7. No Surprises – Ok Computer
When I hear this song, oddly I get a vision of a guitar and a xylophone dancing in my mind. It is lovely and delightful altogether. No matter how dreary the vocals sounds, the blissful ticking of xylophones brings this song another level of positive contemplation.

6. Creep – Pablo Honey
Creep is anthemic. A lot of kids claim that this song is about their lives. Every one loves this song, except the band themselves. The magic of this song is the reality of what Thom Yorke was crooning about. We all have said “I wish I was special” at some point of our lives. There is meager amount of fancy on this song, except for the bridge that sounds as if he was chasing a star and it is slipping out of his grasp.

5. Fake Plastic Trees – The Bends
This song is a bit cryptic on its overall theme. However this song is critically acclaimed as one of the best Radiohead songs and probably the best rock songs of all time too. It starts off as an acoustic song then erupts into loud distorted guitars and synths and then ends by reverting back to acoustic. It all happened while the vocals ride along with its mood. This song doesn’t have a distinct hook that carries it, except for the beautiful melody and mournful vocals.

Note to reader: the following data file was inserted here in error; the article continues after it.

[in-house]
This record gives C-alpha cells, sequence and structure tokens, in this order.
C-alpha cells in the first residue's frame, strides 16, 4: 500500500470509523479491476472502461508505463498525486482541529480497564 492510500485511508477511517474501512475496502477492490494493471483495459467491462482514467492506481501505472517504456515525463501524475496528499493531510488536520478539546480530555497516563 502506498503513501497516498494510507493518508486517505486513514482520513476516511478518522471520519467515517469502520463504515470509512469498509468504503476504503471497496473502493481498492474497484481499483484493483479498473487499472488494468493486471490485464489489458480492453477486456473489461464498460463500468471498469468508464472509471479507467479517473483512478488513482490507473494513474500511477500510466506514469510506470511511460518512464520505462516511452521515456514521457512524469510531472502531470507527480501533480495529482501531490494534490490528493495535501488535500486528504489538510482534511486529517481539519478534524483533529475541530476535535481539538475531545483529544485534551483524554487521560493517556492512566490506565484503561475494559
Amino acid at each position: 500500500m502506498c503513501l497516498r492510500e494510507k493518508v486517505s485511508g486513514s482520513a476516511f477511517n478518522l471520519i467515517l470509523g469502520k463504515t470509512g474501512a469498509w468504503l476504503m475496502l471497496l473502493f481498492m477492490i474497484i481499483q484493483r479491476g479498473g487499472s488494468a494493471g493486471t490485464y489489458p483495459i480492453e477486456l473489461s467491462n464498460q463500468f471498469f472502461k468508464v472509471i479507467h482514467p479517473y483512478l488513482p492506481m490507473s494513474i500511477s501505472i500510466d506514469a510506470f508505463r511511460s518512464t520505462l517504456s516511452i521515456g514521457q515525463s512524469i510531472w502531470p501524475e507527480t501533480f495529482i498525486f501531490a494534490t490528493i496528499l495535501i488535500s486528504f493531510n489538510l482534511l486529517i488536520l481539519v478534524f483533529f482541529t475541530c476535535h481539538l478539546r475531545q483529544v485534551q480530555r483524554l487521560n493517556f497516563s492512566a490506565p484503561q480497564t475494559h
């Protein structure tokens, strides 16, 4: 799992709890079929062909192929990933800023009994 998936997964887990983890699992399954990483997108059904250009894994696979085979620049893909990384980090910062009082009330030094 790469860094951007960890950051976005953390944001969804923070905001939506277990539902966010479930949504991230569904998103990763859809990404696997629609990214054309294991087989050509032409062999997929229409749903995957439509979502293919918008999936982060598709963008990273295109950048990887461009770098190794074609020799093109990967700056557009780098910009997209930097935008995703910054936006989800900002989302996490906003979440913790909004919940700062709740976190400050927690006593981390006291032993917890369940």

4. Karma Police – Ok Computer
Overall, this song sounds dense. With it’s strange song structure, this song creates a pattern built on the “this is what you get” shying away from the normal four lined chorus. Karma Police is also less sadder than most Radiohead songs. There is a moment in this song when Thom Yorke breaks out into “for a minute, I lose myself” and the instrumentation builds up along with it.

2. Talk Show Host – Street Spirit (Fade Out)
The first line “I want to, I want to be someone else or I explode” was a strong magnetic field that attracts your consciousness. This is one of Radioheads dynamic and multi- layered songs that signaled the band has gone into a deep experimentation with their sound. This song is a bit on the trip-hop type although it still has the subtle melancholia and the same sad vocals.

1. Codex – The King of Limbs
Codex has the least percussion of all The King of Limbs songs, baring Thom Yorke’s voice, which in a way attaches it to the bands earlier works. This song has the reverb driven piano that makes a path, like a clearing, in your veins for Thom Yorke’s cold voice to pass which eventually creates little loops of shivers on your brain. It seems like a classic Radiohead enclosed in a futuristic capsule.

This list is subject for change.